In general, the electrochromic fluid disposed in the cavity 22 between the plates 16, 18 should consist of a redox couple which will react reversibly at the anode, a second redox couple which will react reversibly at the cathode, a salt which is electrochemically inert and provides the required electrical conductivity to the formulation, and a solvent for dissolving the other three components. One or both of the redox couples should provide a change in coloration upon oxidation or reduction to facilitate the display of desired information upon electrical energization. For energization in a coincident matrix address mode, the electrochromic fluid should also have a threshold voltage characteristic.
It should be realized that the electrochromic solution is in physical contact with a given row and column electrode for the entire length of these electrodes in the active display area of the panel, yet when a potential difference is applied across the electrodes by the drive circuitry to properly display the desired information, the current flow which produces the coloration should be localized to the area where the two electrodes overlap. This can be accomplished if the lateral resistance of the electrochromic solution is high compared to the resistance along an electrode. The current will thus be confined to the electrodes except when it must pass through the solution to cross between electrodes where they are most nearly in contact. To obtain the proper high resistance ratio of the solution to the electrodes it is desirable to use non-aqueous solvents, since salt solutions of these solvents in general are not as conductive as aqueous salt solutions. In general, electrochromic fluid formulations of the type described in U.S. Pat. No. 3,451,741 are operative. It has been found that solutions which use pyrazoline material as the color forming redox couple are particularly effective and some of these materials show an exceptionally high electrochromic efficiency. Such formulations are described in U.S. patent application Ser. No. 754,303 filed Dec. 27, 1976, for "High Efficiency Electrochromic Display Device" by M.D. Shattuck et al and assigned to the assignee of this patent application [SA 975070].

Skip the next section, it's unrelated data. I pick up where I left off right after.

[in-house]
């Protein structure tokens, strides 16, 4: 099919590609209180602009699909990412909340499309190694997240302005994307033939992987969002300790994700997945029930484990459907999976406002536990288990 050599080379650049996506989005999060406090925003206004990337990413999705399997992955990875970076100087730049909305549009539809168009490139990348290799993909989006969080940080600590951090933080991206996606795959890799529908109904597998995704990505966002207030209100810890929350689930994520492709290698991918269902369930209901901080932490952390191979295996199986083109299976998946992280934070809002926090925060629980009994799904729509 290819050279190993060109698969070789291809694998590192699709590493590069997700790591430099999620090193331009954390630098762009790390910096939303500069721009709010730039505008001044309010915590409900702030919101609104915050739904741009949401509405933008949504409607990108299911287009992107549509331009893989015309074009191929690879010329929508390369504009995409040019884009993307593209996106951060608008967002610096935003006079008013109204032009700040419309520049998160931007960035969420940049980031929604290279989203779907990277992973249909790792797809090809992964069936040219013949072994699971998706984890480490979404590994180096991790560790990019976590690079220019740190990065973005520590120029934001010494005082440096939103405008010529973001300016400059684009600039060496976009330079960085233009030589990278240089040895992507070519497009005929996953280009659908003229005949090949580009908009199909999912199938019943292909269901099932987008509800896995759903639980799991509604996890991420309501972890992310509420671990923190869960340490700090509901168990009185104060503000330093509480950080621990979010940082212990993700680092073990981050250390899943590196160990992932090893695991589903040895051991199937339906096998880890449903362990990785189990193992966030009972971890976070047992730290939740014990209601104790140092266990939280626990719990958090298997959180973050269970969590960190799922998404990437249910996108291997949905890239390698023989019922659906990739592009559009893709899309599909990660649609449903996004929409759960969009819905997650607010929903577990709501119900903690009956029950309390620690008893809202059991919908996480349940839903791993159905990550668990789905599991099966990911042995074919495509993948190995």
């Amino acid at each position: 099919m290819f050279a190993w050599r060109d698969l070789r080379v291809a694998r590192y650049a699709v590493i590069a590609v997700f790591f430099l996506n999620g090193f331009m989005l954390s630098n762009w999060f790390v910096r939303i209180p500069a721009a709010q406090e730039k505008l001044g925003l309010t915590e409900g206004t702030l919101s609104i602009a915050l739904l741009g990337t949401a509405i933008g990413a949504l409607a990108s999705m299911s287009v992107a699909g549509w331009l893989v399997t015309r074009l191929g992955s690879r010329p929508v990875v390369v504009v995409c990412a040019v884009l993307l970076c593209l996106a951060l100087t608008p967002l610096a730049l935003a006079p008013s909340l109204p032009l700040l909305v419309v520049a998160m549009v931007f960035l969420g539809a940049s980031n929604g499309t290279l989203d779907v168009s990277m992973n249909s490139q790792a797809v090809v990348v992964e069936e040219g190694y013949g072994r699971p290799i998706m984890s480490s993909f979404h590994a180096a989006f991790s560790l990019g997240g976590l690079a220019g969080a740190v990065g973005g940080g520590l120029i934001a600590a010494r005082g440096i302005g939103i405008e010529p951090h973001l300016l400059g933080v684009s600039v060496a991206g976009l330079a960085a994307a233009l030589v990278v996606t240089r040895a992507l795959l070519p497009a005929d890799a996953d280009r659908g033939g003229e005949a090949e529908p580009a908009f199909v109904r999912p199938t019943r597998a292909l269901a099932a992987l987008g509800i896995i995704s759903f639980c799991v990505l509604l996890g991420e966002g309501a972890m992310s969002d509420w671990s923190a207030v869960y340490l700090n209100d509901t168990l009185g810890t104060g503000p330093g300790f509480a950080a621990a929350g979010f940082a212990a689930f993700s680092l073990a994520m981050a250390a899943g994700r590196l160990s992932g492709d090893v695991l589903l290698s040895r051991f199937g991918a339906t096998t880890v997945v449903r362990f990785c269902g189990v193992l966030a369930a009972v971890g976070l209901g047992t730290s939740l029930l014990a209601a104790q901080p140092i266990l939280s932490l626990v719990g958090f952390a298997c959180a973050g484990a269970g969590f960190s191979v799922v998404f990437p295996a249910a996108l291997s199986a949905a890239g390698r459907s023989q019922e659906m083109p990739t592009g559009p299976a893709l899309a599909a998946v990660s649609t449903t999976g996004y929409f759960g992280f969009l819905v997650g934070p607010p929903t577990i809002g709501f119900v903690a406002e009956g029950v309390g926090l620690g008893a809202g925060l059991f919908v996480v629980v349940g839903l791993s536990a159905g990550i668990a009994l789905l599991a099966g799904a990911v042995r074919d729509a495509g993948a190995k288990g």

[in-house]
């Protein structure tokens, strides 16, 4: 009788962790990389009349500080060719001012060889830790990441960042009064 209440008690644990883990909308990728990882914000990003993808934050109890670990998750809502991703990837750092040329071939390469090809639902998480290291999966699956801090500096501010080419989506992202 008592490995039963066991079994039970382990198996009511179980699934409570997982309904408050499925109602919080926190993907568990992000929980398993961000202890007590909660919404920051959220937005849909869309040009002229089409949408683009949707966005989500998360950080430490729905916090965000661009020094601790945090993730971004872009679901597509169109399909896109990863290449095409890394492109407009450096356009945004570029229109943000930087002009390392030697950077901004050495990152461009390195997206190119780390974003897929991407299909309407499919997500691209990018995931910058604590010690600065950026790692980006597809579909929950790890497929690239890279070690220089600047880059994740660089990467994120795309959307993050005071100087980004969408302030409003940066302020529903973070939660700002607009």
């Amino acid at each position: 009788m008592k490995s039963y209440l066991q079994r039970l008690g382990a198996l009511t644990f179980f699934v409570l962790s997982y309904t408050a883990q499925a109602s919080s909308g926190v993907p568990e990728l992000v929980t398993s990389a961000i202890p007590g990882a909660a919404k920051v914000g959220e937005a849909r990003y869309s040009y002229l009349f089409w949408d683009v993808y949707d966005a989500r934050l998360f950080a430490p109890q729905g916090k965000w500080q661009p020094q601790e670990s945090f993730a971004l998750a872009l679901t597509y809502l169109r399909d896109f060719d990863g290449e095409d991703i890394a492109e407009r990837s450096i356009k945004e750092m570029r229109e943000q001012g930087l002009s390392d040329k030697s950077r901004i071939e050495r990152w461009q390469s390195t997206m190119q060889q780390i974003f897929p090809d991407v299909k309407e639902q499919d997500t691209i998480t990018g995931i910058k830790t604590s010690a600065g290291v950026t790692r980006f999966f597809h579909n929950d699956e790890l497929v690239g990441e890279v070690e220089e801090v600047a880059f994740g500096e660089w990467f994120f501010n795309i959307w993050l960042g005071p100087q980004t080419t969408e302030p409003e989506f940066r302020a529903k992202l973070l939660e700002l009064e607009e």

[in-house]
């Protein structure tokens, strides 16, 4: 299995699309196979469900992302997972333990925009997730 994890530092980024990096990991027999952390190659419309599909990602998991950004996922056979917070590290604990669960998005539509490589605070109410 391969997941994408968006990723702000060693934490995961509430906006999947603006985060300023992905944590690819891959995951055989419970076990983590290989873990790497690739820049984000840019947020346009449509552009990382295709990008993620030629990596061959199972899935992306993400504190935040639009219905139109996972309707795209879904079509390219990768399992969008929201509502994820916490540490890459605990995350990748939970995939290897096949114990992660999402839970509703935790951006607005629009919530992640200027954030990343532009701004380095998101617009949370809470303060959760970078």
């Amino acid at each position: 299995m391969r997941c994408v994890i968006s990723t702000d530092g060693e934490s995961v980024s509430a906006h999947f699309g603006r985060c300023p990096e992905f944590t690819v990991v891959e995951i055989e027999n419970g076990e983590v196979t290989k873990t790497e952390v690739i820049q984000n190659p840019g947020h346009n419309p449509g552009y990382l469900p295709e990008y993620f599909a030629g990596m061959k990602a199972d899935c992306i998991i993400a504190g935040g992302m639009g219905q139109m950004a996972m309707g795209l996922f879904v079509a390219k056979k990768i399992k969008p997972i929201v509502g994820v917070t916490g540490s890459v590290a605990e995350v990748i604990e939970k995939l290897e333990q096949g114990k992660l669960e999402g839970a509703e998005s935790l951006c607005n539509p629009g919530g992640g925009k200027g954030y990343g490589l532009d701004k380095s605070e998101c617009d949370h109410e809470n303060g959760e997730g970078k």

One electrochromic fluid formulation which has been found to be particularly useful is 0.09 mole of 1-p-methoxyphenyl-3-p-diethylamino styryl-5-diethylamino phenyl-Δ2 -pyrazoline, 0.2 mole phenyl-p-benzoquinone, and 0.4 mole tetrabutylammonium fluoroborate in methylethyl ketone. A second formulation which has been found to be particularly suitable is 0.2 mole 1-p-methoxyphenyl-3-p-dipropylamino styrlyl-5-dipropylamino phenyl-Δ2 -pyrazoline, 0.4 mole phenyl-p-benzoquinone, and 0.8 mole tetrabutylammonium fluoroborate in methylethyl ketone.